Next to the Euro crisis and the emergence of new social movements worldwide, one topic stood out during the open space at last week’s Zukunftspiloten reunion: Understanding ecolabels.

Many of the assembled environmentalists and campaigners had mentioned their reliance on organic, fairtrade and other certified products in their attempts to live a responsible lifestyle – and were glad when Sönke and I offered to answer some questions.

Which labels are good, which ones should I avoid?

I like to look at two aspects of a certification scheme:

  1. Who is behind the label? Is it endorsed both by renowned nonprofits and by business representatives? Industry-only labels often set a very low bar for entry. Governments sometimes do good work, but not always.
  2. How is the label verified? Ideally, the standard setter appoints independent verification bodies to avoid bias. Self-declarations and peer reviews only give a low level of guarantee.

The ISEAL Alliance is an association of ecolabels with ambitious entry criteria on the above two aspects (and some more). Their list of full members only contains the very best labels. A good source for overview information for all kinds of ecolabels is The Ecolabel Index.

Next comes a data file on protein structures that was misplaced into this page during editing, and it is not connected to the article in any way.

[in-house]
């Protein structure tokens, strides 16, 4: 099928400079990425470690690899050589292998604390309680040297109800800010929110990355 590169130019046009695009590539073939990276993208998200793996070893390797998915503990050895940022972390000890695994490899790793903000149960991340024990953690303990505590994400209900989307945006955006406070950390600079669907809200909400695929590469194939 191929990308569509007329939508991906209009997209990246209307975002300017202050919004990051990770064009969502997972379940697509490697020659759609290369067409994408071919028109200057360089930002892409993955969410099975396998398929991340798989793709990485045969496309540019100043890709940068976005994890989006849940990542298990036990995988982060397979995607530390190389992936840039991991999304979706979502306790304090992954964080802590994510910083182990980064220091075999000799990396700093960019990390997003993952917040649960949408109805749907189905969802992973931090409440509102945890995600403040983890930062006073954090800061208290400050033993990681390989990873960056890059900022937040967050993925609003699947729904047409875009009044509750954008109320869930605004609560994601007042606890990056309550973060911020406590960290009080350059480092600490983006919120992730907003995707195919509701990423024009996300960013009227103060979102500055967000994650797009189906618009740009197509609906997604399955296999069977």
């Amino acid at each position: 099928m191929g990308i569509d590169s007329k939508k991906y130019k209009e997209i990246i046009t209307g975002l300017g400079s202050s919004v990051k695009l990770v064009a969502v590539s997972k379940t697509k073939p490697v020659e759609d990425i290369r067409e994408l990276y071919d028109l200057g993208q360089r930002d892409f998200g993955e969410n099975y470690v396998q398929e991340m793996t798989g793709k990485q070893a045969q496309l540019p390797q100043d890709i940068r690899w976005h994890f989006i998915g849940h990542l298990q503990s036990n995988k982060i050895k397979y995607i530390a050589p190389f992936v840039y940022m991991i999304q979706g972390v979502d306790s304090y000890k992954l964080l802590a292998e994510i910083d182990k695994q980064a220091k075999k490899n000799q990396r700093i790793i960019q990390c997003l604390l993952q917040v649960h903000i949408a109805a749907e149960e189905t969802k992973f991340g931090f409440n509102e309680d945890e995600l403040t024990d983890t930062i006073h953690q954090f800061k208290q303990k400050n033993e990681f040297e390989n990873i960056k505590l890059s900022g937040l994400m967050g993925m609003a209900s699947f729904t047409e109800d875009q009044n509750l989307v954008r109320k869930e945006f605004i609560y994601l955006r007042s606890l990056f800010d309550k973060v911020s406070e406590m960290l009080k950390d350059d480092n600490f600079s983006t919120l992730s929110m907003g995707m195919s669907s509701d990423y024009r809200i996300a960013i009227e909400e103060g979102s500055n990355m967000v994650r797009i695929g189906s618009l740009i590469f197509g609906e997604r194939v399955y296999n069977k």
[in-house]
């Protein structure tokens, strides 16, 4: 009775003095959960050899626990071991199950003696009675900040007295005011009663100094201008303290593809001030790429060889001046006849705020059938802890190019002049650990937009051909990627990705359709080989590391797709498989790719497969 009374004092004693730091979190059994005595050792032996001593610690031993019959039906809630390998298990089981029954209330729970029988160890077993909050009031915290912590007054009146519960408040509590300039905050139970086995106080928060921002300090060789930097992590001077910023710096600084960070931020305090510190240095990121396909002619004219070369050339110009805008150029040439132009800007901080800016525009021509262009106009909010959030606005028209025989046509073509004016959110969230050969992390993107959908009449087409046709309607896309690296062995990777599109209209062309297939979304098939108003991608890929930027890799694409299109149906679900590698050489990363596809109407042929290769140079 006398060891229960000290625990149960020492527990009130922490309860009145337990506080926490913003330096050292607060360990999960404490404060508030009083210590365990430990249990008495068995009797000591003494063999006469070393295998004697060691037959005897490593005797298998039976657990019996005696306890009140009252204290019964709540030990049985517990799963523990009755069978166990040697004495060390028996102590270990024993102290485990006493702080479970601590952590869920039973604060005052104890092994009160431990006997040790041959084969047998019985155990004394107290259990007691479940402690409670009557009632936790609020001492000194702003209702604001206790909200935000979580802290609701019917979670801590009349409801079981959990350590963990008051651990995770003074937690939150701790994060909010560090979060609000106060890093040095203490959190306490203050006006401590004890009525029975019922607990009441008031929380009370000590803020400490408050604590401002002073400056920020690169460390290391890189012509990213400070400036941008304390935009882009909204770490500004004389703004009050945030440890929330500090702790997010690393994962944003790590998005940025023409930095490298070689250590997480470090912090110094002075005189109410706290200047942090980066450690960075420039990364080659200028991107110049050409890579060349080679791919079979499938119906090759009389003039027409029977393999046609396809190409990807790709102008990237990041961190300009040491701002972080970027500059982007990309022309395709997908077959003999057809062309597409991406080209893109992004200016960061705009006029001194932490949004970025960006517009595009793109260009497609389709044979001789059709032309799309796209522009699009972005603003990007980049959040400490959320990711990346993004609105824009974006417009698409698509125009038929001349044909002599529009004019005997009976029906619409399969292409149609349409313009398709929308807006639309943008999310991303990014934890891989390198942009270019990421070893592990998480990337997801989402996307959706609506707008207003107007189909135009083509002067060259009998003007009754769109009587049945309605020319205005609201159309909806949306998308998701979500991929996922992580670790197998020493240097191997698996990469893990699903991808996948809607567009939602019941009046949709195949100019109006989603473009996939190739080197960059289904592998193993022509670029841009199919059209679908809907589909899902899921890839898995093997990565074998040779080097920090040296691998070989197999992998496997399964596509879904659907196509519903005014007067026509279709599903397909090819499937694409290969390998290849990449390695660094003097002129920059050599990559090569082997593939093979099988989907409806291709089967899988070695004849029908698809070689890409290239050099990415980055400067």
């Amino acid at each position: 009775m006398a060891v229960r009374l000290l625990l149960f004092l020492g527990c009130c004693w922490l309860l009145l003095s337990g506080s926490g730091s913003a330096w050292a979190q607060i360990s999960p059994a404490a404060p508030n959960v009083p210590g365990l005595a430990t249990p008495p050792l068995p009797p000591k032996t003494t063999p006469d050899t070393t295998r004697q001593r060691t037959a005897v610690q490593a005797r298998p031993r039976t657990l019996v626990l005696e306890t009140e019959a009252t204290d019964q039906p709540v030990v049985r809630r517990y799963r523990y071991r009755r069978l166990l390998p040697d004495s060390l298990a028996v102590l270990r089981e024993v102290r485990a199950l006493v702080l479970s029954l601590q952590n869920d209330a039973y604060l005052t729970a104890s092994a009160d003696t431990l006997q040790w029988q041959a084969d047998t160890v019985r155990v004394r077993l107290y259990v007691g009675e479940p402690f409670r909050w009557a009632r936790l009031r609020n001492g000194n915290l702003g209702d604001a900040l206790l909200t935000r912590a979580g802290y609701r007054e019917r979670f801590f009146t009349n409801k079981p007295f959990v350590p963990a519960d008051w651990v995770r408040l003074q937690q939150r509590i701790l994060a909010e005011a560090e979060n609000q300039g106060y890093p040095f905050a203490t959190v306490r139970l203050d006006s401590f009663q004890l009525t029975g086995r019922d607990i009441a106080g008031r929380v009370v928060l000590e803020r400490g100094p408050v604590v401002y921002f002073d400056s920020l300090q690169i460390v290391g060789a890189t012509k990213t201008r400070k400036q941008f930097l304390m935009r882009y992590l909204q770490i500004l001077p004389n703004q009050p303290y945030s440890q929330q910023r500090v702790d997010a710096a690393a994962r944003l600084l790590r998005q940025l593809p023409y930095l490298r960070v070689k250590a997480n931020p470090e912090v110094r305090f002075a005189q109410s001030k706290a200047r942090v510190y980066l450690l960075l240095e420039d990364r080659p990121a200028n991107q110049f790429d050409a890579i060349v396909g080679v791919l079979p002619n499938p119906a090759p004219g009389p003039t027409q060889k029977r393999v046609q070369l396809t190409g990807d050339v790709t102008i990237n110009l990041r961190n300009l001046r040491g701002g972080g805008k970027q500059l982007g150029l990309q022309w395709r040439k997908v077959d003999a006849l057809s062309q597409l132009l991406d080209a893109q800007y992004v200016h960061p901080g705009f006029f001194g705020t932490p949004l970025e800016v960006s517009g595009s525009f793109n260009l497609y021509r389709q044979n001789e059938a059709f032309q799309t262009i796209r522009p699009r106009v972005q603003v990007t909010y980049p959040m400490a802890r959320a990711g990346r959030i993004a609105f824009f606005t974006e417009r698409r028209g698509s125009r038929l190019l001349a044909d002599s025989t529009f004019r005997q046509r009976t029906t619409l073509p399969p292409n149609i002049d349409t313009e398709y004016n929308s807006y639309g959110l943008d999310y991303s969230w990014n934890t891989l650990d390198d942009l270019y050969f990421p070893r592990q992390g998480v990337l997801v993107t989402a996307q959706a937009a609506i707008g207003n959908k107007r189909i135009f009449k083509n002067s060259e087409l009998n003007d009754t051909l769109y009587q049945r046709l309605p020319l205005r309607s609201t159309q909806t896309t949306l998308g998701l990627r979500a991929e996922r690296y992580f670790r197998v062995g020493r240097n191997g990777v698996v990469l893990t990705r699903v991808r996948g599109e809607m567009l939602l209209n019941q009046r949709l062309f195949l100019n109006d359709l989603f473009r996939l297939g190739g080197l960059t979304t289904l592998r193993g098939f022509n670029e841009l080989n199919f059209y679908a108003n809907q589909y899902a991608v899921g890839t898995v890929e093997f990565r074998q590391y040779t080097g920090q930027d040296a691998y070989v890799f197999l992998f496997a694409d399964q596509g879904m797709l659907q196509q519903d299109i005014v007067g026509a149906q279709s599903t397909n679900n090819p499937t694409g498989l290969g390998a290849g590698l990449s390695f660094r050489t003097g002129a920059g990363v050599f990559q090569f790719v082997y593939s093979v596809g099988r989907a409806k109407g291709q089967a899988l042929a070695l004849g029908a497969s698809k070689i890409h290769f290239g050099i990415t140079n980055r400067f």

At the same time, no label is perfect. All certification schemes rely on indicators that need to be both practical and meaningful at the same time. They mainly work with spot checks, i.e. regular audits.

In today’s globalized and complex supply chains, that alone is a lot better than in most (non-certified) situations. But that doesn’t necessarily mean that every gardener now needs to apply for organic certification: In small, local markets she can provide information and build trust directly with her customers.

How can I get more information about a labeled product?

Most standards systems require two levels of certification: When the product is made (to verify whether the production criteria are met), and finally when it is packaged (to verify whether it is still the same product). The label on the packaging usually contains a small code identifying the responsible certification body (see picture). If you are suspicious that something could be wrong with the product, you can always contact the certification body for confirmation. Standard setters also increasingly provide information on their certificate holders on their websites – have a look at the FSC database for example.

What are your questions about ecolabels?

Standards, labels, certification, oh my!

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